June brings berries to the market

Published 9:14 am Wednesday, May 30, 2012

Column: Verlys Huntley, Notes from the Garden

We will soon be in the month of June, and typical to their name, June strawberries generally ripen at this time. With the very warm March that we had, many things are coming into season earlier than normal, and we have already had a few strawberries at the market this past week.

Verlys Huntley

However, I expect in the next week or so, there will be more strawberries, along with peas, broccoli and beets beginning to show up at the market, along with asparagus, rhubarb, radishes, green onions, lettuce and spinach, and other early garden crops you have been seeing at the market the past two weeks.

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Recent rains have helped the fields and gardens considerably. Although the amount of rain varied a lot in different locations, I think most of this area has received a total of at least an inch of rain over the last week, with more rain in the forecast for this week.

If you haven’t already planted your tomato plants, pepper plants, melons, squash, cucumbers, green beans and other heat-loving vegetables, you will need to be getting them in the ground.

With the warmer than normal winter, you will need to watch for a bigger number of insect pests, with many of them coming earlier than normal. One of the most common pests is the cucumber beetle, which feeds on most vine crops. It will attack as soon as the plants emerge from the soil. They feed on not only cucumber plants, but squash and melons as well. I try to watch for these, as they can kill these newly-emerged plants in just a day or two. I also have heard that some people are seeing potato beetles on their potato plants.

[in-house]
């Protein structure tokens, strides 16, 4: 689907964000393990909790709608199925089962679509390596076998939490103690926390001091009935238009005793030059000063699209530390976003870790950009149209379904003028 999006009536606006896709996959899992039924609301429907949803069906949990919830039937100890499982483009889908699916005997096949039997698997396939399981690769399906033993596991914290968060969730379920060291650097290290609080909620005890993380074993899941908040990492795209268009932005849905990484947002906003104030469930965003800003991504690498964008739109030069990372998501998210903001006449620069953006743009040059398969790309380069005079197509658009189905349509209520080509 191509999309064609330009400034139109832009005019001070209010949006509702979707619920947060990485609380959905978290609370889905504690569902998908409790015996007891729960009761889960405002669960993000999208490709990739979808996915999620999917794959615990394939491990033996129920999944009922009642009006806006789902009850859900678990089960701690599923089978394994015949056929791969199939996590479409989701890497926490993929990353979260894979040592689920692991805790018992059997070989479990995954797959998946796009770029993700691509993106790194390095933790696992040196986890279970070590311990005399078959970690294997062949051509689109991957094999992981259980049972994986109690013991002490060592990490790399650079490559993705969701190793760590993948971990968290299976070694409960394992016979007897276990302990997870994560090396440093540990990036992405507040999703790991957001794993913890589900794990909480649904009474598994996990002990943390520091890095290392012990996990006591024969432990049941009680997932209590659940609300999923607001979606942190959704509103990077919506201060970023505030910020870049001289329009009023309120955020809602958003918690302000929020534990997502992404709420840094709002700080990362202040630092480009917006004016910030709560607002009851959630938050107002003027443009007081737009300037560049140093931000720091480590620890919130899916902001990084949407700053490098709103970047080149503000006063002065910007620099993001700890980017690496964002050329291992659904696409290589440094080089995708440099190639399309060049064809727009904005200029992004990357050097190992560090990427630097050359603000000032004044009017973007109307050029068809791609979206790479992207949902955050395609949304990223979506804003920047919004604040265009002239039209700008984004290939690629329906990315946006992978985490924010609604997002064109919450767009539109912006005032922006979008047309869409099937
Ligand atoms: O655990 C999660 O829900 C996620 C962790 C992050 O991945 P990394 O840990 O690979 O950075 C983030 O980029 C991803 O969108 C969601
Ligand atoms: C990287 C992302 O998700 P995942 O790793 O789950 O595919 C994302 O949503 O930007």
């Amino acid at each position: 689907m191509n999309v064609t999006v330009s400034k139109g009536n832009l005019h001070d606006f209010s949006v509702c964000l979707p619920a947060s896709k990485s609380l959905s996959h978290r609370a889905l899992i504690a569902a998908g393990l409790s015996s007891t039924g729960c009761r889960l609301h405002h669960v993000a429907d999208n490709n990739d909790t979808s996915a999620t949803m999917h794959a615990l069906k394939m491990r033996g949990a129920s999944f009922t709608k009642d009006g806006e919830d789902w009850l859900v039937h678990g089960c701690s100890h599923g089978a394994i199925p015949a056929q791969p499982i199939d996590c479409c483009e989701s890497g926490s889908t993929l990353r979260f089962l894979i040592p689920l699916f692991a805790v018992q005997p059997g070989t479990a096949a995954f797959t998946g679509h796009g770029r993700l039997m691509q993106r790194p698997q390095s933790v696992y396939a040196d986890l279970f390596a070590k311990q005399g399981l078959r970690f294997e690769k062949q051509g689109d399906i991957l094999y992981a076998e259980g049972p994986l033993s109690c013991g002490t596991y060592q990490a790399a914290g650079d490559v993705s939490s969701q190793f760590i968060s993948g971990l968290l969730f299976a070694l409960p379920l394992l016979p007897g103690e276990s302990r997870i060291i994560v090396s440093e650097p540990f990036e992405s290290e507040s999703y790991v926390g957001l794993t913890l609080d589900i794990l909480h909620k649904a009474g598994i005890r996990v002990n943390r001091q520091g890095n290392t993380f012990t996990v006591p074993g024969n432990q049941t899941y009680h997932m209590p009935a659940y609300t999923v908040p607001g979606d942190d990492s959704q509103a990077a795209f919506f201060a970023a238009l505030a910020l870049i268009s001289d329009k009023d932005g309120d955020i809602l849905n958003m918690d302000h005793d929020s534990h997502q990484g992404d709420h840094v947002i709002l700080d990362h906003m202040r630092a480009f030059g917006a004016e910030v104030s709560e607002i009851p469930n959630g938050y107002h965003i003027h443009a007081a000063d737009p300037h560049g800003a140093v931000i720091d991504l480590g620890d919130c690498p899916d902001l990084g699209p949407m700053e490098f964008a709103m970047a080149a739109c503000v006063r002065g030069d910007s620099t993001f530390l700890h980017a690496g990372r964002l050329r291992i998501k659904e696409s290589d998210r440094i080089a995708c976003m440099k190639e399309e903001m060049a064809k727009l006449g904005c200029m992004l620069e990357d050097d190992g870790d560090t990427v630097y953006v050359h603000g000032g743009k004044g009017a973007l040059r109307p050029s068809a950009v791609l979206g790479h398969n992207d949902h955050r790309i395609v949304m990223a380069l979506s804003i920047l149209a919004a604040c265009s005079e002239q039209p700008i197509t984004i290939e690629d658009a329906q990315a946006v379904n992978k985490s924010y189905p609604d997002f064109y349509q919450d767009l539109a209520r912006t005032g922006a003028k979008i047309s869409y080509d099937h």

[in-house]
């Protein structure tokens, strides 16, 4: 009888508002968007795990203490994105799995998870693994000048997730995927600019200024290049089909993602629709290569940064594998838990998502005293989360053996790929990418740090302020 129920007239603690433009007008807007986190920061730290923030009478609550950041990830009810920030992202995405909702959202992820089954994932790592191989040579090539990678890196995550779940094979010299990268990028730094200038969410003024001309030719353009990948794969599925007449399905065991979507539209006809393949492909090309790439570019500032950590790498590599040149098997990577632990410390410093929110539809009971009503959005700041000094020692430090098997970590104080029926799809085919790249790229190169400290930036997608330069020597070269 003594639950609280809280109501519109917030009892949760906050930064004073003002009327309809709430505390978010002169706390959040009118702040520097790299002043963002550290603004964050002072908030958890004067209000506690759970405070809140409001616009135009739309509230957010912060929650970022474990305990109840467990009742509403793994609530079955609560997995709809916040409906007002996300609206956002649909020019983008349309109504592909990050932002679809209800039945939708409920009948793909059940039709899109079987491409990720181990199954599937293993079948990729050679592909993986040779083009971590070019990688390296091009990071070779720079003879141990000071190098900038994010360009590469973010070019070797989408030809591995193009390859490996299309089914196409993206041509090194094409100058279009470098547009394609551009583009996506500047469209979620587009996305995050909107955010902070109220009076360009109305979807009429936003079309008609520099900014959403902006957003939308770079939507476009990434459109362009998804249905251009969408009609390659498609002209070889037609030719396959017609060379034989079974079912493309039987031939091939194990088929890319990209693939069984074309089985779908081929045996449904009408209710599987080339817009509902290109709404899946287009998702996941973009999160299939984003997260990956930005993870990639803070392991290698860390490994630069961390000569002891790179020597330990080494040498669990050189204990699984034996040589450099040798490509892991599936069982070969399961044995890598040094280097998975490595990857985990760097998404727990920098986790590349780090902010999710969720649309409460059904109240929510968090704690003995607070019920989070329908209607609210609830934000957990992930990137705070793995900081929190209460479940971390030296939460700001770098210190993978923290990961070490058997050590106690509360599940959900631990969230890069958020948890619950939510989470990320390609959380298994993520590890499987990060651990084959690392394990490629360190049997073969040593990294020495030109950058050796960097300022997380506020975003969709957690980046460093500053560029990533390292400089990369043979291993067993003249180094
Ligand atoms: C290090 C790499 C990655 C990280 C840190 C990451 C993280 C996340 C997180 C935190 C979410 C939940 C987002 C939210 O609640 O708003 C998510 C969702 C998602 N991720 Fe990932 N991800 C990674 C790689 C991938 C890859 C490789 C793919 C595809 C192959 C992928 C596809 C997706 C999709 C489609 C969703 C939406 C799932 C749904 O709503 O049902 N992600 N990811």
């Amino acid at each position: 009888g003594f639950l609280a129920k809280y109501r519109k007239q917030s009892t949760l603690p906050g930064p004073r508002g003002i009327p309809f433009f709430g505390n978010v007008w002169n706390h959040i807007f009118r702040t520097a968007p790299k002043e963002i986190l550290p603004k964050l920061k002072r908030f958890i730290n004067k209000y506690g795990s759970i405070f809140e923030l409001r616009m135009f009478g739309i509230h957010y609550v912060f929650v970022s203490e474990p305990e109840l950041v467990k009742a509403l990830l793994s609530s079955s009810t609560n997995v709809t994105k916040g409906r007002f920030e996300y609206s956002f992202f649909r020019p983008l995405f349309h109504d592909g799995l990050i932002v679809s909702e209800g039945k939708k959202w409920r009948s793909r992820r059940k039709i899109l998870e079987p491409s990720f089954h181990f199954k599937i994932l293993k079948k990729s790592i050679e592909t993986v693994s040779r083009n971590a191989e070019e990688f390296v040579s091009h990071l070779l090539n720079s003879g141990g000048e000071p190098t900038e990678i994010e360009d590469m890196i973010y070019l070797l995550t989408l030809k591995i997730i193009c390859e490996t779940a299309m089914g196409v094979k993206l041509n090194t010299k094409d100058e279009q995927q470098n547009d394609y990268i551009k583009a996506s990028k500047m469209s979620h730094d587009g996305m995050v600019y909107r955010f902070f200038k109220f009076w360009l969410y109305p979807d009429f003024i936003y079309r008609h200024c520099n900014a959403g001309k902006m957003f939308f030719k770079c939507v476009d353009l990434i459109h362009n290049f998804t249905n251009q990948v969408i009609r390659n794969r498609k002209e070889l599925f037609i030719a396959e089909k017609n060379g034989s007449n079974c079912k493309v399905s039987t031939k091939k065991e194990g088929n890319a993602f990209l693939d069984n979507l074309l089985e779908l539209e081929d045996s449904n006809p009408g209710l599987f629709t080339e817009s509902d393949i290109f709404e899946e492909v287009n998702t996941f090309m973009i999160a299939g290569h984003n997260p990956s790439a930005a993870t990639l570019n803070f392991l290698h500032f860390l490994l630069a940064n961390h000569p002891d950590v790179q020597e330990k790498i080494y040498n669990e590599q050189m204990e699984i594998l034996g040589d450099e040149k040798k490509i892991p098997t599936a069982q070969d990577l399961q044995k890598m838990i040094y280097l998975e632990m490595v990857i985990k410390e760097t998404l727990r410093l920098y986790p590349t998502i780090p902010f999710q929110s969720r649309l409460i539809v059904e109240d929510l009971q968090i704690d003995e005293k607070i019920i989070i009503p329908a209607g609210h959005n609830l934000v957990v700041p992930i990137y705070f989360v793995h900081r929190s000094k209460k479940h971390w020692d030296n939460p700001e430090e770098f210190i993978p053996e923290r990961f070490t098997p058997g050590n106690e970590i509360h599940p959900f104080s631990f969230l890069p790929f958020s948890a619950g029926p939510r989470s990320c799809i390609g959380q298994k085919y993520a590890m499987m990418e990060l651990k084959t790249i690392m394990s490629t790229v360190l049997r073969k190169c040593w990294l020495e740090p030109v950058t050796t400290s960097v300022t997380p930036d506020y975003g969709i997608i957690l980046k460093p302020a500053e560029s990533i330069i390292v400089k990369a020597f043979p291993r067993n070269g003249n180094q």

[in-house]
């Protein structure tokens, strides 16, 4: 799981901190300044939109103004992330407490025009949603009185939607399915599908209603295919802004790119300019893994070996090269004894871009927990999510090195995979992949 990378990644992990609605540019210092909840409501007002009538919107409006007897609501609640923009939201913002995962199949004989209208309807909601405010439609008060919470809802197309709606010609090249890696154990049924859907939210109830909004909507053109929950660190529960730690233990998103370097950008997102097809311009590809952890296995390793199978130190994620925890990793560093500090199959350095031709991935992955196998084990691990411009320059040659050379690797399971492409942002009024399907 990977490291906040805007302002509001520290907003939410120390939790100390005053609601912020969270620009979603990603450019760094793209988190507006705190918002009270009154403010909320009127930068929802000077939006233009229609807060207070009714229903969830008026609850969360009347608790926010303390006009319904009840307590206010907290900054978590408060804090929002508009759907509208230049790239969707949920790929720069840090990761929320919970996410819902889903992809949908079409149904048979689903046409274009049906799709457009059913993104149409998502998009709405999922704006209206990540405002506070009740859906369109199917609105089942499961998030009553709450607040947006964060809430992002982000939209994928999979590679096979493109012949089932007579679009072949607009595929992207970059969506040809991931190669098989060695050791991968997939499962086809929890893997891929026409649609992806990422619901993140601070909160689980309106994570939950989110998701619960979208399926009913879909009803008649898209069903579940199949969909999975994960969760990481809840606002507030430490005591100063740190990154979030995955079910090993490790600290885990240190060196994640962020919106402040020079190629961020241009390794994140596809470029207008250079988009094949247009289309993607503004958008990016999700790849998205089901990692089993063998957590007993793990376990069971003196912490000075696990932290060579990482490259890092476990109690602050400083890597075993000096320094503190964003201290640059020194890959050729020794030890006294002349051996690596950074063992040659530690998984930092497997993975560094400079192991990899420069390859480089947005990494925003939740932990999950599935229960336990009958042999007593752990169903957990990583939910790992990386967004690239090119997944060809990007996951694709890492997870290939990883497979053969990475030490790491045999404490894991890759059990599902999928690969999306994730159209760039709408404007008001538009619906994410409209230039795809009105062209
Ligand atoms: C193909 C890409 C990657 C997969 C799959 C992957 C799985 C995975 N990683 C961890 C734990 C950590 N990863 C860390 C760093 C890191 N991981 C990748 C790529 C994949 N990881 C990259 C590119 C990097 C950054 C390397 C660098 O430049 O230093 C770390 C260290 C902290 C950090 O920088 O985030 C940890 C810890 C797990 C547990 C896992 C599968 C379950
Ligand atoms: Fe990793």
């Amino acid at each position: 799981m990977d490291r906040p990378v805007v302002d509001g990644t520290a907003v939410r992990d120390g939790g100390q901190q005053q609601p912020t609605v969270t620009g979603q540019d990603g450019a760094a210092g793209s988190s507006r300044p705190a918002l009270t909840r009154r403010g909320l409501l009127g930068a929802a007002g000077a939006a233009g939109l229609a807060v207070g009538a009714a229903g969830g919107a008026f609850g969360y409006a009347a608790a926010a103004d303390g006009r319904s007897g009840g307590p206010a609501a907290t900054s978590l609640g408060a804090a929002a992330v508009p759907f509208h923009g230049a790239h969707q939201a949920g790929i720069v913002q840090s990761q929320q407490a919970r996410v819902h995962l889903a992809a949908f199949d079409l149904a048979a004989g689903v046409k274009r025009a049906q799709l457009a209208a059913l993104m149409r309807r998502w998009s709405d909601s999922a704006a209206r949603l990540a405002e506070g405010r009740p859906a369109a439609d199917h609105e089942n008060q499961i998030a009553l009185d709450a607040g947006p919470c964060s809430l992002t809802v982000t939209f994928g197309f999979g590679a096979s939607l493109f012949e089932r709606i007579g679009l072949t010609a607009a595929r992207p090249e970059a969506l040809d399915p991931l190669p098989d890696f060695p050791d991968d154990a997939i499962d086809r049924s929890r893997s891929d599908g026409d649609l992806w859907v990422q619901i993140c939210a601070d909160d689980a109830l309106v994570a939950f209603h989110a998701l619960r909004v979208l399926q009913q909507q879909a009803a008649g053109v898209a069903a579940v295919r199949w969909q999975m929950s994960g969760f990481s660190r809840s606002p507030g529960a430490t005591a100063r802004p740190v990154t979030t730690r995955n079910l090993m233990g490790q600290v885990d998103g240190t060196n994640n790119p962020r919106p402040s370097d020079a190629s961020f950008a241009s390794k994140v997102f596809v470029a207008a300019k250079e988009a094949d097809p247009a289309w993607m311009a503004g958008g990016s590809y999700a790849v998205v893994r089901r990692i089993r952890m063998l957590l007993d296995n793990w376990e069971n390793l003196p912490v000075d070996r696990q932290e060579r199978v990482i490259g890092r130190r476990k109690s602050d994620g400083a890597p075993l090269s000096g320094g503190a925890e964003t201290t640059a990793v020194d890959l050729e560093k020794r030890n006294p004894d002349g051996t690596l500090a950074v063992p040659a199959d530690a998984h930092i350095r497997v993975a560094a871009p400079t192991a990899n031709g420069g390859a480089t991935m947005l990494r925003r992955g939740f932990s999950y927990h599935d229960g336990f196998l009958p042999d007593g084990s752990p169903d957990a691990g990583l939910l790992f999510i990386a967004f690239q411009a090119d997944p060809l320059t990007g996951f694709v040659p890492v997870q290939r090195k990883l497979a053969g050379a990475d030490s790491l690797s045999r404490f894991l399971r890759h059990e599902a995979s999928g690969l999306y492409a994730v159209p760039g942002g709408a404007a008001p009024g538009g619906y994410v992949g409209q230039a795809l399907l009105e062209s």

Farmers market update

We have a very exciting season planned for this year at the market. We are again accepting EBT/SNAP cards at the market, with Blue Cross/Blue Shield again generously offering Market Bucks to match the first $5 in EBT benefits used at each market. By taking advantage of this, you can get up to $10 in extra free healthy food each week if you come to the market on both Wednesday and Saturday.

Not only can you get the freshest and tastiest vegetables and fruits, but you can get a variety of baked goods, honey, eggs, meat and other food items available at the market. Most people do not eat anywhere near the recommended amount of vegetables and fruits, and the most nutrition and best flavor comes from fresh, locally grown produce. Healthier eating habits will pay off in improving your health, and save money in medical expenses. And supporting local growers and local businesses will boost our local economy.

And again this year, Mayo Clinic Health System in Albert Lea is sponsoring an Albert Lea Transit bus that will give free rides to the market each Wednesday, beginning June 6. The meal at the market on June 6 will be served by the American Legion, and the popular Dunnell Lenort will be singing for us. Show appreciation to our veterans by supporting the Legion, and Lenort will entertain you with some wonderful music.

On Saturday our local farmers market will extend their hours so we can be involved in Albert Lea’s Open Streets Celebration. Our usual Saturday hours are 9 a.m. to noon, but on Saturday most of our regular vendors have agreed to stay into the afternoon and be part of this special event, which runs from 11 a.m. to 3 p.m.